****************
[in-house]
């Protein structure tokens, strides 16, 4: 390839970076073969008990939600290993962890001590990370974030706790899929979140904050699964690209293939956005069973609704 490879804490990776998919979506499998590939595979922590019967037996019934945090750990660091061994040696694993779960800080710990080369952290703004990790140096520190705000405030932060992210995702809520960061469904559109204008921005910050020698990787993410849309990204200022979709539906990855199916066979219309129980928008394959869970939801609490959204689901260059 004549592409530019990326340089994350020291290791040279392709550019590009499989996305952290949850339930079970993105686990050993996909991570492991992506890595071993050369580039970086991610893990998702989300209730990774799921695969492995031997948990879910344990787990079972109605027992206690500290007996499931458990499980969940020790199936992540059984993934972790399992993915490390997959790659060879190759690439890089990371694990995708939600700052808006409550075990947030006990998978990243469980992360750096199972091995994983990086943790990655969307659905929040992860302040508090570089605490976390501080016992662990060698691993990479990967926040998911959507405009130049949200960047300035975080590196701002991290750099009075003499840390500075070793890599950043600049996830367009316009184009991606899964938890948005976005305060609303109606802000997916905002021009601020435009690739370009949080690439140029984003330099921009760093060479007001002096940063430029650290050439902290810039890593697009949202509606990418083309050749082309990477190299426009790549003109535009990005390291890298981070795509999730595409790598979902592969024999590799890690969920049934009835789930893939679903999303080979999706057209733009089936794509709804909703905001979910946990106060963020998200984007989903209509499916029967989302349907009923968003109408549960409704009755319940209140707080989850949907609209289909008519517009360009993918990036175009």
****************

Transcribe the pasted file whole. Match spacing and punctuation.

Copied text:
[in-house]
């Protein structure tokens, strides 16, 4: 390839970076073969008990939600290993962890001590990370974030706790899929979140904050699964690209293939956005069973609704 490879804490990776998919979506499998590939595979922590019967037996019934945090750990660091061994040696694993779960800080710990080369952290703004990790140096520190705000405030932060992210995702809520960061469904559109204008921005910050020698990787993410849309990204200022979709539906990855199916066979219309129980928008394959869970939801609490959204689901260059 004549592409530019990326340089994350020291290791040279392709550019590009499989996305952290949850339930079970993105686990050993996909991570492991992506890595071993050369580039970086991610893990998702989300209730990774799921695969492995031997948990879910344990787990079972109605027992206690500290007996499931458990499980969940020790199936992540059984993934972790399992993915490390997959790659060879190759690439890089990371694990995708939600700052808006409550075990947030006990998978990243469980992360750096199972091995994983990086943790990655969307659905929040992860302040508090570089605490976390501080016992662990060698691993990479990967926040998911959507405009130049949200960047300035975080590196701002991290750099009075003499840390500075070793890599950043600049996830367009316009184009991606899964938890948005976005305060609303109606802000997916905002021009601020435009690739370009949080690439140029984003330099921009760093060479007001002096940063430029650290050439902290810039890593697009949202509606990418083309050749082309990477190299426009790549003109535009990005390291890298981070795509999730595409790598979902592969024999590799890690969920049934009835789930893939679903999303080979999706057209733009089936794509709804909703905001979910946990106060963020998200984007989903209509499916029967989302349907009923968003109408549960409704009755319940209140707080989850949907609209289909008519517009360009993918990036175009």